|MadSci Network: Physics|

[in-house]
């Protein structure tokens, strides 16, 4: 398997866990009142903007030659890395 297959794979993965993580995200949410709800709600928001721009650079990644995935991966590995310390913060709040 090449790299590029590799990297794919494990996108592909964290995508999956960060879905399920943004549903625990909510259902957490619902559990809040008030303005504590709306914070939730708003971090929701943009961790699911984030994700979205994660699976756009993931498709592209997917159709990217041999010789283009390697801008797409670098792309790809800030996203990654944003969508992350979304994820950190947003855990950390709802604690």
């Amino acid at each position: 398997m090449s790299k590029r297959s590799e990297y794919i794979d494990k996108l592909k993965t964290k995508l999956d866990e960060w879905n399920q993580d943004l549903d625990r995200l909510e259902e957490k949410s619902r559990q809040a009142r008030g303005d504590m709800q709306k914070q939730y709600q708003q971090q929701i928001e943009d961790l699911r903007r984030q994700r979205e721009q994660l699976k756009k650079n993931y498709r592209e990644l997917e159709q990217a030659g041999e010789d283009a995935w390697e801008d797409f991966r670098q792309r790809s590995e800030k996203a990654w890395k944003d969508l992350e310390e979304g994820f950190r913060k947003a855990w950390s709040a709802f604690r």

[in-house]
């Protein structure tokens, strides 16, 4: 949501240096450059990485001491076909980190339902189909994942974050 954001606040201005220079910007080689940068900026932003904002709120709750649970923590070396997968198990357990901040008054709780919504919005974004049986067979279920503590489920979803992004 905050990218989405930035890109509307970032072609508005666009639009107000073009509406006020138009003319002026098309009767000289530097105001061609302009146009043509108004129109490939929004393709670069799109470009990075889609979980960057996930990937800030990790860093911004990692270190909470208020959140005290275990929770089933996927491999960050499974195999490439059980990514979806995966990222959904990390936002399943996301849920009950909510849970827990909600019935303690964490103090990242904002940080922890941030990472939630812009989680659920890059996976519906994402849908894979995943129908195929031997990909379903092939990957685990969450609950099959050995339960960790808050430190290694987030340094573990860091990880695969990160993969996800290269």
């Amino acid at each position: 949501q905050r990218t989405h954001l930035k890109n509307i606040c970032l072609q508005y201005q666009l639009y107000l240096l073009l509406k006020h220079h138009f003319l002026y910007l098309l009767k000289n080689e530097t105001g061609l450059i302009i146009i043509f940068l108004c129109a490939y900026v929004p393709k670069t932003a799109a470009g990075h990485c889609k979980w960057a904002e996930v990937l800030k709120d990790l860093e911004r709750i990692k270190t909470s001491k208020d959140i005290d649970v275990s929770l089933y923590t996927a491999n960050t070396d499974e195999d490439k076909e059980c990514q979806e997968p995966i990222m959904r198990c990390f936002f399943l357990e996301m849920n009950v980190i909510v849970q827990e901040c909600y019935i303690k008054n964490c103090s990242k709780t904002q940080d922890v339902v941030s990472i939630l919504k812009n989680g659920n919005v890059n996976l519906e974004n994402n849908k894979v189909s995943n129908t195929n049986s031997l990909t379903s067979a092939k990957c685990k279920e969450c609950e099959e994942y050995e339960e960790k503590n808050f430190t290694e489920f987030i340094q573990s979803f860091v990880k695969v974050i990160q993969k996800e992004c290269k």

The orbital catapult idea is an idea that's been bounced around science fiction stories for many decades. Other ground launched capabilities have been and have since continued to be explored. I mentioned the orbital catapult...this name fits a broad group of possabilities from the simple mechanical catapult for "small" loads to the more advanced electro-magnetic rail launcher. The Space Shuttle was designed as a re-usable multiple mission/multiple payload configurable spacecraft, meaning that the original intent was to build a re-usable spacecraft which could perform any orbital mission ever required. As a result the Shuttle needs external and internal fuel tanks for orbital insertion(maneuvering to the desired hight above the Earth) and if needed orbital maeuvers during mission payload deployment and for emergency use during the re-insertion and landing side of its mission. The space shuttle was also original conceived to save money in the long term over an unrecoverable craft (rocket). Today, the technology is just beginning to surface which may in the future lead to the development of unmanned/remote guided spacecraft. Such spacecraft may also be launced by a ground-based launcher. As it stands today, it is not economically feasible to build such a spacecraft. Also, it is more feasible from a design point of view to carry your fuel and independent maneuvering ability with you onboard the craft. However, in the future with an orbital colony or an orbital platform free of the burden of Earth's gravity, a "catapult" of some sort may be employed to launch freight into the Earth's orbit for pick-up via an intra-solar(within our own solar system) shuttle, or even catapulted to a new destination....in the future anything may be possible.
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